The rain didn't stop nearly 3,500 Kansas City Chiefs fans from attending training camp practice Saturday morning on the campus of Missouri Western State University, and it sure didn't slow down the growing connection between quarterback Alex Smith and receiver Tyreek Hill either.
They hooked up again multiple times on Saturday, and at this point, it's time to DTR—define the relationship.
It's been long enough now through offseason workouts, minicamp, and now two weeks of training camp to figure out what's real, and this Smith-to-Hill thing has all the makings of a good relationship.
On multiple occasions of quite-literally every practice since May, there have been at least a play or two that has you shaking your head and pondering, "Is this really happening?"
Here's a look at what Tyreek Hill has been doing at #ChiefsCamp.
At this point, it's fair to say, "Yes."
Although that doesn't mean there isn't still plenty they can do to improve, the early returns from camp have been phenomenal.
Within a few minutes of practice on Saturday, Hill made two deep plays on passes from Smith. He's not just showing speed, but an ability to track the ball in the air, manipulate and use his body to shield defenders, and the hands to catch anything near him.
Nearly every time you hear the crowd cheer during a practice, there's a good chance No. 10 is racing towards the end zone with the ball in his hands after a deep throw from Smith.
It's a thing.
"I'm having a blast," Hill explained after Saturday's practice. "It's good to get that connection between (Alex) and myself. We just hope it carries over to the preseason games and beyond."
Considering most of the buzz surrounding their connection, which began during OTAs, was in shorts, there's a little more taken from what they're doing now that pads are on and a handful of these plays are in live situations and periods.
"They have worked out pretty well together and they are trying to get used to all the different looks," Chiefs coach Andy Reid said of the relationship between Hill and Smith. "And just making sure it is on come game time. So, it is one thing when [Hill] goes out and does it, but it is another thing for the quarterback to anticipate and throw it to him on time so the defense can't react to it."
One of the guys tasked with trying to defend Hill during these camp practices—Chiefs' defensive coordinator Bob Sutton—spoke about the challenge Hill presents and how he's helping make their defense better as well.
"Well, he can run right by you," Sutton laughed. "There's not too much he can't do. He's a dynamic football player, but it's a great opportunity for us when you're dealing with that speed. That's something is hard to just get all the time.
"So, as difficult as it is and as big of a challenge as it is, I think it will help us defensively."
Specifically, Sutton mentioned having to practice swarming to the ball. Hill presents a challenge with his straight-line speed but also taking shallow crossers and screens to the outside.
"You better not get out there when you're doing much tackling by yourself," Sutton said of bringing down Hill in space. "You need a lot of people there. When you go against him, you need as many people as you can get."
For those doubting the relationship and connection between Smith and Hill, which always happens with something new and exciting, the practices are open to the public. Come and see for yourself (training camp schedule).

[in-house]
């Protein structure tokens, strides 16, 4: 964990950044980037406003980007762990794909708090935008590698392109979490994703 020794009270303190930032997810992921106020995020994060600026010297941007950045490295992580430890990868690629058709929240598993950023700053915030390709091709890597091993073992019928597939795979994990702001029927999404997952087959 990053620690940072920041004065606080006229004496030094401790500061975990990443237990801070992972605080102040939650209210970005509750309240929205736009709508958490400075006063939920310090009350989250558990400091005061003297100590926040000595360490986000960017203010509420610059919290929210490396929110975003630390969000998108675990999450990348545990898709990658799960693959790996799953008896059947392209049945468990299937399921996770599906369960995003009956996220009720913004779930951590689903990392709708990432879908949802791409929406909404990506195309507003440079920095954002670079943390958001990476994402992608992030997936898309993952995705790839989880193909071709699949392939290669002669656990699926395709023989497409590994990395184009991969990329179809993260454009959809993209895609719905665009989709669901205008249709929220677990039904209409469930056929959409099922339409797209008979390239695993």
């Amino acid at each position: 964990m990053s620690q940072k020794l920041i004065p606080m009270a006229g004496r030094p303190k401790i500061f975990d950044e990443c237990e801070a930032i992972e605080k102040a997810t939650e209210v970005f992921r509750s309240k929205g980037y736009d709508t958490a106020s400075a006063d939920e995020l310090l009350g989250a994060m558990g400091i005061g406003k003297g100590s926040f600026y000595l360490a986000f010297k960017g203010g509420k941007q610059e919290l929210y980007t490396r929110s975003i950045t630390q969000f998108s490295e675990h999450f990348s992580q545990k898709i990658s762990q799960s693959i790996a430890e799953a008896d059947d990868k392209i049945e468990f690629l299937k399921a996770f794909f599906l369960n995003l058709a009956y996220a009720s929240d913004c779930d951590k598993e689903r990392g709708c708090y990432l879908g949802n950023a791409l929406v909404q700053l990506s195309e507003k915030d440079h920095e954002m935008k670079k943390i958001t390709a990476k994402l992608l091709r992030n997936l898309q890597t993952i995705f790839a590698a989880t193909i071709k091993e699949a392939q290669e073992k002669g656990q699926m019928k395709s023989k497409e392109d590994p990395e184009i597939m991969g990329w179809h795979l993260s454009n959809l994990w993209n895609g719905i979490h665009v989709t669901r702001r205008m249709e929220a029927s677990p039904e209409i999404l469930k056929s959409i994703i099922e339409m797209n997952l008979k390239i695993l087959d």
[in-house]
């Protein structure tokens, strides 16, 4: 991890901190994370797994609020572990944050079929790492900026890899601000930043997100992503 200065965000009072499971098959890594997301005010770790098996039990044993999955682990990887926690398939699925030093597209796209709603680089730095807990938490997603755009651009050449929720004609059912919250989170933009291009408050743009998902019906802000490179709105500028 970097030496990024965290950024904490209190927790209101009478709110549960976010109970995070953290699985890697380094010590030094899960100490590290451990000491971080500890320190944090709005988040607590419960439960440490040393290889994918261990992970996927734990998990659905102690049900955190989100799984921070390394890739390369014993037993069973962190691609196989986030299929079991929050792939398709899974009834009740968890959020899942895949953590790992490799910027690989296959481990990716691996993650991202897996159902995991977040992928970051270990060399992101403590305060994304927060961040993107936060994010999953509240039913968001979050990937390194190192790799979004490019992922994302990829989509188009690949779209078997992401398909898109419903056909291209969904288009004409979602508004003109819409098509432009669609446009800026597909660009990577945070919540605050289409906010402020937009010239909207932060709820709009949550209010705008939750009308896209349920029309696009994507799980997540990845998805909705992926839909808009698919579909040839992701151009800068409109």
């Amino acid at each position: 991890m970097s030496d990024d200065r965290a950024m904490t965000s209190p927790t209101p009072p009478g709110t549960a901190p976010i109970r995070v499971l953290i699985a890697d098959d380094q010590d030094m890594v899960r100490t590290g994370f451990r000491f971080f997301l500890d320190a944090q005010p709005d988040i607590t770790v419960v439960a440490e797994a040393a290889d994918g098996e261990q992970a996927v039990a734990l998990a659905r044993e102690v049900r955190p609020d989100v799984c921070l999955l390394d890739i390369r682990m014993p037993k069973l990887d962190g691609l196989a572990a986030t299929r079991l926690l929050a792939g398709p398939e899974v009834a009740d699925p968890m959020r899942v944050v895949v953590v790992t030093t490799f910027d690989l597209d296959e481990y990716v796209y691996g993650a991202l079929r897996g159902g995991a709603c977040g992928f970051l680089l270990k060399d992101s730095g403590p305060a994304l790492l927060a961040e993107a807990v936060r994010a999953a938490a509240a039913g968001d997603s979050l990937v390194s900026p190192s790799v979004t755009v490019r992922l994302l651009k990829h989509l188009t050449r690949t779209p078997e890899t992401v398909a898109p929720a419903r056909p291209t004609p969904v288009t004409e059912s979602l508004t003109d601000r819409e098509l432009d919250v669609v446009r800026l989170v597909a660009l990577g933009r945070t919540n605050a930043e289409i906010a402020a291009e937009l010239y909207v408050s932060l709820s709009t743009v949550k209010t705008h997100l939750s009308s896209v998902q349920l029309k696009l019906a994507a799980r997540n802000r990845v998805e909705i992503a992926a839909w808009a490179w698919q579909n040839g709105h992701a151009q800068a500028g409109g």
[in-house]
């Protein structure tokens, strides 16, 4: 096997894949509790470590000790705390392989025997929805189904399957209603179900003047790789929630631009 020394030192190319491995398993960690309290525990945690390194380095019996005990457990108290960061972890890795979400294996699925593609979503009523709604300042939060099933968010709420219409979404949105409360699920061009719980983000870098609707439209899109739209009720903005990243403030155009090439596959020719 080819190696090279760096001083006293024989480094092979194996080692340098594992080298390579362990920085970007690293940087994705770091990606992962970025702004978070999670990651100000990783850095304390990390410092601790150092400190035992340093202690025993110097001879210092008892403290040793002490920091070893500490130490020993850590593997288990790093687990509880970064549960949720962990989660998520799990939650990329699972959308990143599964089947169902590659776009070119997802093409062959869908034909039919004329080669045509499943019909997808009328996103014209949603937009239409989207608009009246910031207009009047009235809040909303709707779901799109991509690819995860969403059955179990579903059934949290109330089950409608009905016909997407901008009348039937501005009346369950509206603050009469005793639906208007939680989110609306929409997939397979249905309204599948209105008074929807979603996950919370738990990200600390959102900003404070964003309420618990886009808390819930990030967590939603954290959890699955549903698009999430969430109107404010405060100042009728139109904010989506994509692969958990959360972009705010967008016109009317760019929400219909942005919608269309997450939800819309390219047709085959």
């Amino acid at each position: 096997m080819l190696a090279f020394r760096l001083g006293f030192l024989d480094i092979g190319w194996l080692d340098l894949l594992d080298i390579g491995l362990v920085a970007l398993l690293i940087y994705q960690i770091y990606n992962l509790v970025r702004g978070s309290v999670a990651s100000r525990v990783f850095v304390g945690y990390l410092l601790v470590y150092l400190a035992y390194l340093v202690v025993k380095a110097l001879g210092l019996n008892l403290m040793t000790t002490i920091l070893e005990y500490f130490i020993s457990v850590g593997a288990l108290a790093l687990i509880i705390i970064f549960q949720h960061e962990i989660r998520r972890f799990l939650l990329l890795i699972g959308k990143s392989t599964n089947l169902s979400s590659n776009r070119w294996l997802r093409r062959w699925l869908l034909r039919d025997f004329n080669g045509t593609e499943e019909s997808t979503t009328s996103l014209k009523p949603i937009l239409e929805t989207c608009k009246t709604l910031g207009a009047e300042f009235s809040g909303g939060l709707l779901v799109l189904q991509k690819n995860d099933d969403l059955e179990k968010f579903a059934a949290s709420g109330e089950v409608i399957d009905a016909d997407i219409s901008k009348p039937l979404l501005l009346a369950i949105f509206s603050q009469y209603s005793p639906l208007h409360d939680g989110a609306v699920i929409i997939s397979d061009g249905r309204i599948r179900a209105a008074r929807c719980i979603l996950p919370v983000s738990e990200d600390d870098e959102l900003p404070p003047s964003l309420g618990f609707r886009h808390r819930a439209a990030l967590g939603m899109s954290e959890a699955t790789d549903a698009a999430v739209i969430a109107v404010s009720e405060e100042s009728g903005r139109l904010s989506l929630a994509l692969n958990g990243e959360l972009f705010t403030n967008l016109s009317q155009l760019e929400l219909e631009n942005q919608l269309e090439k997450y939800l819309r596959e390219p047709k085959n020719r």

The comments from All-Pro cornerback Marcus Peters earlier in the week might mean a little something as well.
"They think he's just fast, but he's a really technically-sound receiver," Peters explained of Hill. "He's just a little dude, but he's in a big man body. "
Peters enjoys the challenge of going up against Hill.
"You've got to compete with the best if you want to be the best," he added. "He's one of the best receivers in our league right now, so you have to get work."
The connection between Hill and Smith developed over time and began last year simply with Hill's ability to digest all the things being thrown his way.
"It started right away with Tyreek just coming in and knowing what he is doing," Chiefs' offensive coordinator Matt Nagy explained. "I think the biggest part for the quarterbacks is understanding how fast he really is. Once you get that tempo down, especially on a lot of the go balls and the deep routes, knowing there is some air time there and you can put that ball up and he is going to go get it.
"It has been impressive and Alex has done a great job with it."
The nuances of precise route-running, which means how you manipulate defenders and coverage with your hips, feet, eyes and shoulders, is something Hill was dedicated to this offseason as he stayed in town to workout with former receiver Jeremy Maclin and others.
"They are taking what they learned from [Maclin] and trying to help each other out," Nagy explained of the whole receivers group. "We have a young group of guys, and what they have done is rely on each other. There are so many parts to this offense, especially at this position, that can be tricky, but they've handled it with great success so far."
After one period Saturday in which the first-team offense was working on being backed-up near their own end zone, Smith simply uncorked one down the left sideline to Hill, who had a step on the defender on a go-route and made a fantastic catch before racing to the end zone—high-stepping like Deion Sanders did back in the day as he approached the goal line.
The play resulted in a 99-yard touchdown.
After practice, Hill explained the showmanship at the end of the play, which the crowd was eating up.
"I've been watching [Travis] Kelce a lot," Hill smiled. "He's been adding a little sauce to his game, and so I'm trying to add a little sauce to mine."